What Is Clinical Decision Support?

clinical decision support

With the adoption of electronic health records at near universal levels, users of these systems have grown accustomed to having volumes of information on their patients. This has led to clinicians being overloaded with more data than they can reasonably process in the course of providing care. There is a growing need to be able to filter healthcare information in useful ways so that clinicians are presented with the right data on the right patient at the right time. This is where clinical decision support comes in.

Clinical decision support is the answer to this problem and is defined as the ability to provide relevant, contextual information on patients in a way that assists in making informed decisions and taking action on the information provided.

The Centers for Medicare & Medicaid Services (CMS) clarifies that a clinical decision support system should be able to deliver:

  • The right information
  • To the right people
  • Through the right tools
  • In the right intervention formats
  • At the right points in workflow

The majority of clinical decision support tools are created within the feature sets of the leading EHR systems. The systems will have some form of rules logic that is built to analyze clinical data in real-time, then present advice or alerts to the users of these systems.
A research article published by the Journal of the American Medical Informatics Association showed that clinical decision support tools produced a 53% reduction in sepsis mortality, and an approximate 6% reduction in the 30-day readmission rate.

Clinical Decision Support Examples

Most clinical decision support components are integrated within an organization’s electronic health records system. The technology is configured to present some form of alert or additional information based on the context of what clinicians are doing at the moment, or on demand. Here are some clinical decision support examples used at most healthcare organizations:

Medication interaction and allergy checking

Medication interaction and allergy checking is one of the oldest forms of decision support, and has become a standard feature in all major clinical technologies. EHRs, clinical order entry systems, and medication dispensing systems all have medication interaction, allergy checking, and diagnosis checking built in. When a clinician enters a patient reported medication or prescribes a new medication, the systems check against all known medications, allergies, and diagnoses on the patient to find any potential problems. A strong visual warning is presented to the user that cannot be dismissed without them explicitly acknowledging it. The clinician will usually then do one of three things:

  • Cancel the order,
  • Select from a list of alternatives,
  • Specify a reason for overriding the warning. Sometimes this is valid when the benefit outweighs the risk.

You might be wondering how all of the software vendors stay on the same page regarding medication checking. Drug companies and researchers are finding new interaction and allergy problems all the time, right? Drug interaction data is managed by clinical data clearinghouses that frequently distribute data sets to be imported into the various systems. Two major vendors that provide this data are Wolters Kluwer (Medipsan), and First Data Bank.

Evidence based order sets

Order sets are another well-established implementation of clinical decision support. For example, if a patient is admitted to the hospital with chest pains, specific labs and diagnostic procedures can be grouped into a single order set that a physician signs once for all of the included orders. The EHR can also suggest add-on orders if additional symptoms or conditions are present, and can alert the physician if the same orders were done recently on the patient. All of this helps to ensure the right orders are done at the right time based on established best practices.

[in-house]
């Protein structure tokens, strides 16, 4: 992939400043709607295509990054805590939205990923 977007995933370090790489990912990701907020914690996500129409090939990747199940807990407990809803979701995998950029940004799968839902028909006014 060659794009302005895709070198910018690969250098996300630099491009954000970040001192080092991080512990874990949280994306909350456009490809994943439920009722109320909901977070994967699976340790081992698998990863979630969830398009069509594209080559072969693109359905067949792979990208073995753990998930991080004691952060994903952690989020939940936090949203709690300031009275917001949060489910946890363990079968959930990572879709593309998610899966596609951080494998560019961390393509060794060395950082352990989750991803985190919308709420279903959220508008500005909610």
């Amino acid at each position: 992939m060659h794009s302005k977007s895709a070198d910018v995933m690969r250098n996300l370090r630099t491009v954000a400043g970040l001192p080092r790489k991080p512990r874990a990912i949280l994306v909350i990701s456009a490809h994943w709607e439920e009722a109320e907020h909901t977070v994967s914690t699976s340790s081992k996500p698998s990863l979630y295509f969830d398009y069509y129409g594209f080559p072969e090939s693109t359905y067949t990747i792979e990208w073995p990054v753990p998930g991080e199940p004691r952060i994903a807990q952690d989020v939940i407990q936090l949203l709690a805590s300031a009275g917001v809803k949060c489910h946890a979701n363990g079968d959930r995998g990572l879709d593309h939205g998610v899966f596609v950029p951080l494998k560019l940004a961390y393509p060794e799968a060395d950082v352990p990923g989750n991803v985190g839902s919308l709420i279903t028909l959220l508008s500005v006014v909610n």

Health maintenance reminders

Virtually everyone, healthy or not has things that they need to do at certain stages of life in order to prevent disease and manage their health. Everyone over 50 needs to have a colonoscopy. Patients with diabetes need to have regular eye and foot exams. Women over 45 should have mammograms. All of these kinds of reminders can be presented to physicians and other clinicians within EHR systems, and can be displayed to patients through patient portals.

Actionable reports

All modern EHR systems have robust reporting modules built in that help clinicians and administrators to measure outcomes, manage patient populations, and monitor productivity by users and departments. Along with these reports is the ability to take action on the data that is presented. Here are a couple of examples of how well-designed reports can make a big difference in the delivery of healthcare and patient communications:

  • If a medication is recalled, an EHR report can quickly identify all patients on the drug and facilitate communications to all who are affected,
  • In the event of a communicable disease outbreak, a report can provide a list of all patients who haven’t had the needed immunizations or who are otherwise at risk.

Lab range alerts

Most lab tests have high and low ranges that require some kind of action when values are recorded outside those thresholds. Clinical decision support tools provide notification to providers through EHR systems and medical devices for patients in various levels of care. It’s important that these kinds of alerts take more than one factor into consideration. A physician would not want a “hair on fire” warning for every patient who has a slightly elevated bilirubin (a liver lab test). However, the ICU staff monitoring a patient in a coma would want to see subtle changes in many different clinical data points. It all depends on the current condition of the patient, the care environment, and other factors.